But the good news is …

Bloomberg reports that A $1 Billion Solar Plant Was Obsolete Before It Ever Went Online.

The US taxpayer faces an eye-watering bill. Which is very bad. But the interesting thing to me is why it was obsolete:

By the time the plant opened in 2015, the increased efficiency of cheap solar panels had already surpassed its technology, and today it’s obsolete — the latest panels can pump out power at a fraction of the cost for decades with just an occasional hosing-down.

I am not a close student of solar power, but to my uneducated eye this sounds like very good news. The savings that this rapid solar tech progress will yield will surely be worth far more than whatever the US government wasted (by being too impatient and/or corrupt) on this particular slice of pork.

There’s a graph in the Bloomberg piece which says that the “Cost of Solar Technology in $ Per Megawatt-Hour” has fallen from around $350 in 2009 to around $50 in 2019. Which sounds like quite a drop. I had heard rumours about how solar power is getting cheaper, but I had not realised how rapid this improvement had been. And, I’m guessing, will go on being.

New and overdue category here: “Energy”.

I am thinking of purchasing a new laptop computer

I will go further. I am thinking of purchasing an ASUS VivoBook X412UA 14 Inch Full HD NanoEdge Laptop.

Does anybody have any comments to offer on the wisdom of such a decision?

I have in mind to use my new laptop, in the event that it ever materialises, for blogging on the move, and for photo-processing on the move for blogging purposes.

So far, the only comment verbally has been: Don’t buy an HP. They’ve had problems.

“It is now well known that …”

I continue to read The Square and the Tower, and very good it is too, just like it says inside the front cover and on the back cover.

In the chapter about the Russian Revolution, appropriately entitled “The Plague”, we read (by which I mean that I read (on pages 214-5)) this:

It is now well known that fewer people were killed in the October Revolution than were killed in the shooting of Sergei Eisenstein’s tenth-anniversary film about it.

Well, this may now be “well-known”, but I did not know it.

Not that this makes the event insignificant. After it, the “plague” spread with astonishing speed.

Only amongst the vast peasantry and the Cossacks did the Bolsheviks lack leaders – which helps explain therapid descent of Russia into an urban-rural civil war in the course of 1918. Essentially, the Bolshevik virus travelled by train and telegraph; and literate soldiers; sailors and workers were the most susceptible to it.

That literacy was at the heart of the Bolshevik story is something that I did know.

Electric tree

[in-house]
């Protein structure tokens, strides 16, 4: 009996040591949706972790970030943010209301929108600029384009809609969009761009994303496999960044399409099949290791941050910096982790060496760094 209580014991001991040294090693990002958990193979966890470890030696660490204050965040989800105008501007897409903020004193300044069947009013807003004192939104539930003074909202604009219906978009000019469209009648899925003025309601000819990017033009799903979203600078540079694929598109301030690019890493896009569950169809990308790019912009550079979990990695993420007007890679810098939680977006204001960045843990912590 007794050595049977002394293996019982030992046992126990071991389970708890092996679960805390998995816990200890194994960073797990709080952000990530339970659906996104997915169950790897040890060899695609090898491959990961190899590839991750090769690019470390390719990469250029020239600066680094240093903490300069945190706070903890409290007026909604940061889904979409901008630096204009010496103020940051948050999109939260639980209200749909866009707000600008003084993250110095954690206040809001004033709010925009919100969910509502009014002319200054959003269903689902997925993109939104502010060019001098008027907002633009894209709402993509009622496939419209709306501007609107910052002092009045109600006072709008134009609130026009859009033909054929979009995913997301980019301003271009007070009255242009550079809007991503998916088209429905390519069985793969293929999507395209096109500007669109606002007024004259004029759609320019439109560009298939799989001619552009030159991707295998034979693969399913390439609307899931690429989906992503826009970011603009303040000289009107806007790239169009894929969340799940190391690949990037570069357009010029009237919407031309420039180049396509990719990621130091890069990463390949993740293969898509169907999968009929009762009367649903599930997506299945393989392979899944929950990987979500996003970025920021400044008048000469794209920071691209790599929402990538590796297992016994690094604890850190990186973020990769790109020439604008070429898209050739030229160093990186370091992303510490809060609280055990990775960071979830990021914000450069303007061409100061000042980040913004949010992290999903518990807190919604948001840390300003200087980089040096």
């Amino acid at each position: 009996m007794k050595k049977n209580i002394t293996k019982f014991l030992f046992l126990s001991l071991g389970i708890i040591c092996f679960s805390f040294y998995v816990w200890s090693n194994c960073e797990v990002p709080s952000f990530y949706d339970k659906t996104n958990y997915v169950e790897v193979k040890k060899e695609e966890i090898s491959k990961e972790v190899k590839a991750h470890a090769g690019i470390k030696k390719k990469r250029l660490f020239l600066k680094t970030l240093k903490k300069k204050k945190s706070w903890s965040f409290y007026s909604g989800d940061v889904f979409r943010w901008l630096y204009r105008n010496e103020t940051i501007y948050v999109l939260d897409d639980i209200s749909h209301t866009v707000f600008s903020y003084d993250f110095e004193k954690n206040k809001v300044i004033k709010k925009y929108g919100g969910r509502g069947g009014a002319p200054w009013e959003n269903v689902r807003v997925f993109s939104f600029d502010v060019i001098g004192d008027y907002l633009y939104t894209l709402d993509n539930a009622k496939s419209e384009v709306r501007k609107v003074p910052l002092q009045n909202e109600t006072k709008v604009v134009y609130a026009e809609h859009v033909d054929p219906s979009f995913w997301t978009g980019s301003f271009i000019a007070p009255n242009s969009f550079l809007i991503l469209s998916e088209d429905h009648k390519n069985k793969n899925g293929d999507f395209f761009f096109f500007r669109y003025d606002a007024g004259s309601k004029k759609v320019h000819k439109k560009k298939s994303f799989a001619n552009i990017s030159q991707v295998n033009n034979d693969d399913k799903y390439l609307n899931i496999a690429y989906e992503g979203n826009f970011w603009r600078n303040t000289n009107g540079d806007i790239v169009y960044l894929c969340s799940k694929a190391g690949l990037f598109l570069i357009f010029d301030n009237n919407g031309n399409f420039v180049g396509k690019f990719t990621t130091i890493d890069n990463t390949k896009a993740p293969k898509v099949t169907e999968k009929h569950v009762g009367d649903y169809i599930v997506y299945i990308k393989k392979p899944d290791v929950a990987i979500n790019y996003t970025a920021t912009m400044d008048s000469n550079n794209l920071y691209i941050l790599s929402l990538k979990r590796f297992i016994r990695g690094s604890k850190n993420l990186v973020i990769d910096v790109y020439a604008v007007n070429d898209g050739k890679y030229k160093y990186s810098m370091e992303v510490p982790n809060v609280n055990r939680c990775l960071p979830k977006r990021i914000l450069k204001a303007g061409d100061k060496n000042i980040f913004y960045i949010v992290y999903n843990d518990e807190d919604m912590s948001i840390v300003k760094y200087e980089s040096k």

Last week I dined in Putney with friends. Delightful, even if it did make my coughing worse. And then, almost as delightful was the electric tree I encountered next to the big red building, aka Novaat Victoria Station, having arrived there by bus at about one in the morning.

These photos are only so-so, but I think the tree deserves celebrating nevertheless. I especially like how it looks so different from different angles:

The main reason I’m posting these particular photos, vertical ones, is to make sure I can. My Photoshop(clone) and Windows Photo Viewer between them manage to introduce confusion about whether vertical photos are really vertical, or need rotating. It turns out they need rotating through ninety degrees, and then in Windows they seem like the tree has been laid down on its side. But when I then transfer them into the blog, they come out standing upright.

By the way, the third photo is the tree reflected in a nearby shop window.

Private Kissinger

Here is one of many fascinating little details from Snow & Steel by Peter Caddick-Adams (pp. 662-663), which is about the Battle of the Bulge:

[T]he town of Krefeld, a port lying on the west bank of the Rhine and north-west of Dusseldorf, had fallen to the US 84th (Railsplitters) Division, part of Simpson’s Ninth Army. Order needed to be restored to the town’s 200,000 inhabitants quickly, so the only GI in Divisional Intelligence who spoke German (the rest knew French) was promoted to become Administrator of Krefeld, in charge of everything from gas, water, power and transportation to garbage and hunting war criminals. The fact that he was a mere private mattered not; within eight days he had rebuilt Krefeld’s civilian government: the name of this multi-talented individual was Henry A. Kissinger.

That this book contains so many small pleasures like this one is all part of why it contains so many pages.